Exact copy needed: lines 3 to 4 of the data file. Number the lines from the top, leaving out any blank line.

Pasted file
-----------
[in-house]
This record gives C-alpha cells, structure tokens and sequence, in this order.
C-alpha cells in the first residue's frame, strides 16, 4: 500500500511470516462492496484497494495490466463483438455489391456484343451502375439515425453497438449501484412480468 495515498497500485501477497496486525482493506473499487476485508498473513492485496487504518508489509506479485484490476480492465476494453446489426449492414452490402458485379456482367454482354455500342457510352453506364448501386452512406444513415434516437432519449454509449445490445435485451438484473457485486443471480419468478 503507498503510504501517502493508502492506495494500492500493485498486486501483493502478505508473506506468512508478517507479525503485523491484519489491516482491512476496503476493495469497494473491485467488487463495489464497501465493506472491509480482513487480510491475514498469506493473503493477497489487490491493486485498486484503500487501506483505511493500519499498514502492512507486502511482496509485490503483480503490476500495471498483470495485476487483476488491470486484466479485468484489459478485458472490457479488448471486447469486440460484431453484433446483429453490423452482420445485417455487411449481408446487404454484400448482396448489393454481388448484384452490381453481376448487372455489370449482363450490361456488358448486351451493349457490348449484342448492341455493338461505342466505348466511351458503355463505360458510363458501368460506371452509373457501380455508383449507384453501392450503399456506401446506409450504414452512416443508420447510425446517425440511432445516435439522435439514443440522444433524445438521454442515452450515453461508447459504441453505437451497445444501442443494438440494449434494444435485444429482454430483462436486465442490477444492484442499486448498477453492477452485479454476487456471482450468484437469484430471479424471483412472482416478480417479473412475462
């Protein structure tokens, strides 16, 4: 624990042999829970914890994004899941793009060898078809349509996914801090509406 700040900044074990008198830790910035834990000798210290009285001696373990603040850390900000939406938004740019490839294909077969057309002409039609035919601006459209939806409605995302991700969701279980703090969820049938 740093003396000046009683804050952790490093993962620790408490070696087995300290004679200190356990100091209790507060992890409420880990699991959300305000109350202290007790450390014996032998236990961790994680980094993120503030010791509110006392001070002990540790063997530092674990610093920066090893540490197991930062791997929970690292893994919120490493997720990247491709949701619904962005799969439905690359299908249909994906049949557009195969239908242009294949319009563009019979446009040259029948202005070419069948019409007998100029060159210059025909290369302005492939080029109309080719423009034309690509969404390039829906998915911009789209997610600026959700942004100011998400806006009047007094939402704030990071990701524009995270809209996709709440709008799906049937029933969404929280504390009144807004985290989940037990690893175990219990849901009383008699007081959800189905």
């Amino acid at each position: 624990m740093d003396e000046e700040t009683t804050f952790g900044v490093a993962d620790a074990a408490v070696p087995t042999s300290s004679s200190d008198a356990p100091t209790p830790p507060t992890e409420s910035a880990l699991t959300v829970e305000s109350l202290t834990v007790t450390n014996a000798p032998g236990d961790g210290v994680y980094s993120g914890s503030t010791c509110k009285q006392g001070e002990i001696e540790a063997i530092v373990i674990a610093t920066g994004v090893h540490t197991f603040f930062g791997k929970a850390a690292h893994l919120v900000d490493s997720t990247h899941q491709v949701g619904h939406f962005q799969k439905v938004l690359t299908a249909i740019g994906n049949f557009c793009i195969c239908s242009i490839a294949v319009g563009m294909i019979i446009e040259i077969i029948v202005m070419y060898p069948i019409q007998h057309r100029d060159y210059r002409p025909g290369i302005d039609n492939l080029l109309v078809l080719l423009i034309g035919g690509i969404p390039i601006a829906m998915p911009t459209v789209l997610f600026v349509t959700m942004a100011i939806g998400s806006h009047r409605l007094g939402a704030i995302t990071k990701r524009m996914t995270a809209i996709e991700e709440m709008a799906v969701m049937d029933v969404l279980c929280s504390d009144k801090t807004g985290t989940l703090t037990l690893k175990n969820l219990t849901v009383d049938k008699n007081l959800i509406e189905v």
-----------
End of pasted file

C-alpha cells in the first residue's frame, strides 16, 4: 500500500511470516462492496484497494495490466463483438455489391456484343451502375439515425453497438449501484412480468 495515498497500485501477497496486525482493506473499487476485508498473513492485496487504518508489509506479485484490476480492465476494453446489426449492414452490402458485379456482367454482354455500342457510352453506364448501386452512406444513415434516437432519449454509449445490445435485451438484473457485486443471480419468478 503507498503510504501517502493508502492506495494500492500493485498486486501483493502478505508473506506468512508478517507479525503485523491484519489491516482491512476496503476493495469497494473491485467488487463495489464497501465493506472491509480482513487480510491475514498469506493473503493477497489487490491493486485498486484503500487501506483505511493500519499498514502492512507486502511482496509485490503483480503490476500495471498483470495485476487483476488491470486484466479485468484489459478485458472490457479488448471486447469486440460484431453484433446483429453490423452482420445485417455487411449481408446487404454484400448482396448489393454481388448484384452490381453481376448487372455489370449482363450490361456488358448486351451493349457490348449484342448492341455493338461505342466505348466511351458503355463505360458510363458501368460506371452509373457501380455508383449507384453501392450503399456506401446506409450504414452512416443508420447510425446517425440511432445516435439522435439514443440522444433524445438521454442515452450515453461508447459504441453505437451497445444501442443494438440494449434494444435485444429482454430483462436486465442490477444492484442499486448498477453492477452485479454476487456471482450468484437469484430471479424471483412472482416478480417479473412475462
């Protein structure tokens, strides 16, 4: 624990042999829970914890994004899941793009060898078809349509996914801090509406 700040900044074990008198830790910035834990000798210290009285001696373990603040850390900000939406938004740019490839294909077969057309002409039609035919601006459209939806409605995302991700969701279980703090969820049938 740093003396000046009683804050952790490093993962620790408490070696087995300290004679200190356990100091209790507060992890409420880990699991959300305000109350202290007790450390014996032998236990961790994680980094993120503030010791509110006392001070002990540790063997530092674990610093920066090893540490197991930062791997929970690292893994919120490493997720990247491709949701619904962005799969439905690359299908249909994906049949557009195969239908242009294949319009563009019979446009040259029948202005070419069948019409007998100029060159210059025909290369302005492939080029109309080719423009034309690509969404390039829906998915911009789209997610600026959700942004100011998400806006009047007094939402704030990071990701524009995270809209996709709440709008799906049937029933969404929280504390009144807004985290989940037990690893175990219990849901009383008699007081959800189905």